Religious fundamentalists on one hand and secular fundamentalists on the other talk past each other. The rest of us try to get on with our life and get out of the way, but it’s unfortunate the two cannot come to a reasonable consensus. Most people in the US have some sort of religious faith, and most people are rational and reasonable and see the value in scientific inquiry. The secular fundamentalists “won” the battle a few generations ago, but they don’t seem to be holding back as they march on towards “progress.” Though they can offer no rational justification for their own behavior, other than power, they seem to want to discount any person with sincere religious beliefs or dogma from the public square.
The intolerant minority, which Nasim Taleb has written extensively about in his new and excellent book, Skin in the Game, usually win out in any debate. So, the minority of secular fundamentalists won out in the decision back in the 1960s to remove prayer from school. The large majority either wanted it or were agnostic about it, but the tiny vocal minority pushed things that direction. And the country’s sense of ethics and justice has been on the wane ever since. An intolerant minority is dangerous to a country that purports to be tolerant.
At the very center of the debate between science and religion is something that most people overlook. Both are true, but in different ways. Even if you believe in direct revelation from God, you can also believe in science.
Science offers a way to study the way things are. Religion tells us how to act.
This is important, because the most brutal and barbarous totalitarian regimes of human history were atheistic. Mankind has not proven himself to have “evolved” or “progressed” enough to not need God, no matter what the secular fundamentalists say. Religious truths are not the same as scientific truths, because they justify ethics. They cannot be examined in a laboratory and provide a strong basis for a culture.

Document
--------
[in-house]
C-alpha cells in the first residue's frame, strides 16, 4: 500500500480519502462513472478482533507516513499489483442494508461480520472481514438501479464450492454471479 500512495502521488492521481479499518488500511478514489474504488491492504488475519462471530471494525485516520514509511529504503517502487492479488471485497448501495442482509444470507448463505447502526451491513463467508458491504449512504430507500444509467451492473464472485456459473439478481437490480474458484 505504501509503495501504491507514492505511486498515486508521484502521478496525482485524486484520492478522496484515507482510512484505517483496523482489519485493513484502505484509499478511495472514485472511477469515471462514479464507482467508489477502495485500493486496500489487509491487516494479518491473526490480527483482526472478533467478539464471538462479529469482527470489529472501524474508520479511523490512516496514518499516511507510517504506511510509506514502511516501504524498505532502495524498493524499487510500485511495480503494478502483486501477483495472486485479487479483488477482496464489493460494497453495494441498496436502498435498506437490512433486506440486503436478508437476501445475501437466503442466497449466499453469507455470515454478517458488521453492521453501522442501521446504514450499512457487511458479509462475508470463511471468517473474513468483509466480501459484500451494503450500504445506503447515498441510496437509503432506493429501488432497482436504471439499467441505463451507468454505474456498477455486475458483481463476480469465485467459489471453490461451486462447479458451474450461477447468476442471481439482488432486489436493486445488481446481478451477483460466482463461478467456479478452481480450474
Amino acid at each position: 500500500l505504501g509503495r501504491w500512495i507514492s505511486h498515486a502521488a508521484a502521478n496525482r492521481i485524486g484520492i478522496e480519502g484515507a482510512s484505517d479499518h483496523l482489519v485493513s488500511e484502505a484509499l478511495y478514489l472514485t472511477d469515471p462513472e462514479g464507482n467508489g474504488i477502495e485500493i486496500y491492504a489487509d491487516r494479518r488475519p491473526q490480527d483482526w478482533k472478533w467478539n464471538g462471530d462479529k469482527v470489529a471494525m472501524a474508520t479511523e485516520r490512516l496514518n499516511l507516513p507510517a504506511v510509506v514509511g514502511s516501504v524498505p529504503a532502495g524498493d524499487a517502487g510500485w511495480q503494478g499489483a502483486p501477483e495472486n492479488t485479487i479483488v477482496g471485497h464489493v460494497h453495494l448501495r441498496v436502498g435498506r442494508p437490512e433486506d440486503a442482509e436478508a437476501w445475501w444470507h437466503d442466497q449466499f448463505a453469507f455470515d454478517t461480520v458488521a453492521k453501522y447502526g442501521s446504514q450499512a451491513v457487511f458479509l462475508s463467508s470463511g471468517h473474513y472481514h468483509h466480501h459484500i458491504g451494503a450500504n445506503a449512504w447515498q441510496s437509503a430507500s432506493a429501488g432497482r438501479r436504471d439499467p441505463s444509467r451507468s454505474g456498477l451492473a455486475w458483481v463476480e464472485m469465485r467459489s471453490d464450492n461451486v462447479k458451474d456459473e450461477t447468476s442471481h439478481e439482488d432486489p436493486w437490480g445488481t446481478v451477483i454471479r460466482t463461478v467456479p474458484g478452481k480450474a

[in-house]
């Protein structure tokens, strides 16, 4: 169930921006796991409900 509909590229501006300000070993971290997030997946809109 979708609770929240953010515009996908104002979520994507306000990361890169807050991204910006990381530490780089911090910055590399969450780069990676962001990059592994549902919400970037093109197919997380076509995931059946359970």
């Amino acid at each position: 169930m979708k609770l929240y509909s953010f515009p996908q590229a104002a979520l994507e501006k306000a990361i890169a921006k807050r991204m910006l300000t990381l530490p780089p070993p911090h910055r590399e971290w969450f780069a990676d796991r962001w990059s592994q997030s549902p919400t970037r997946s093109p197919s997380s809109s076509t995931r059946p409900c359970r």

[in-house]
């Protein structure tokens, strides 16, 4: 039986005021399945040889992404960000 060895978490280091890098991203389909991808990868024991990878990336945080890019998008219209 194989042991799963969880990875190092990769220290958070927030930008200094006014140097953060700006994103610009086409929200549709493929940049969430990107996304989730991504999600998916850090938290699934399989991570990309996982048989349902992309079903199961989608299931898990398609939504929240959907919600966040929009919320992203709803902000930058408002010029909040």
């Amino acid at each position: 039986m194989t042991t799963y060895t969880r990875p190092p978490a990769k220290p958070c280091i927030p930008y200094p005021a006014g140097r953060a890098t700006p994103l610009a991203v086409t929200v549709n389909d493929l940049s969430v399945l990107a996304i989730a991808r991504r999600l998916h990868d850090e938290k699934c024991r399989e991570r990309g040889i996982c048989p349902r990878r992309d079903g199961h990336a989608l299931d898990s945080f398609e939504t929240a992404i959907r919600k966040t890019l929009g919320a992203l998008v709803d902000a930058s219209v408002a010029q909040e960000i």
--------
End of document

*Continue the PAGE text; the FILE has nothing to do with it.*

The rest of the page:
We did not really have science the way we think of it, until about 500-800 years ago whereas our religious stories go back in some cases 1000s of years. To deny that science has a valid claim on truth is idiotic, but it is equally as idiotic to deny religious truth also.
Religion answers questions about:
Why are we here?
What should we do?
How should we act?
What is the human condition?
Who are we?
How do I belong?
I’m always amazed when I read a magazine like Fast Companyhow many new technologies are being developed all the time, for things like healthcare, technology, and energy. On the other hand, when I read the story of Adam and Eve and Roger Scruton’s brilliant commentary on the subject / object distinction, or about Cain and Abel, or Jesus in the Garden of Gethsemane, I am amazed how real and true religious stories really are.
Scientism is another risk, which is making an ideology out of data. Data is just data. What is important is what’s done with the collected data. I get bored with scientism. I get bored knowing that if you eat this or that, you will live an extra month, or that chewing gum may cause cancer, or that soy eaten 3 times per week raises your estrogen. Or that there is now an Iphone 17 that has a virtual app for this or that. So what? Eventually, we can get so bogged down in means that we lose sight of ends. Scientific observation is good, but we always need to circle back to first things.
I say we call a truce. Let science observe, study, and learn about the world. Let religion speak to us about who we are, how we should live, and what we should do. Hold strongly to scientific and religious dogmas if you choose, but most of all, be tolerant of those who see things differently. The world will be a much healthier place if we do.
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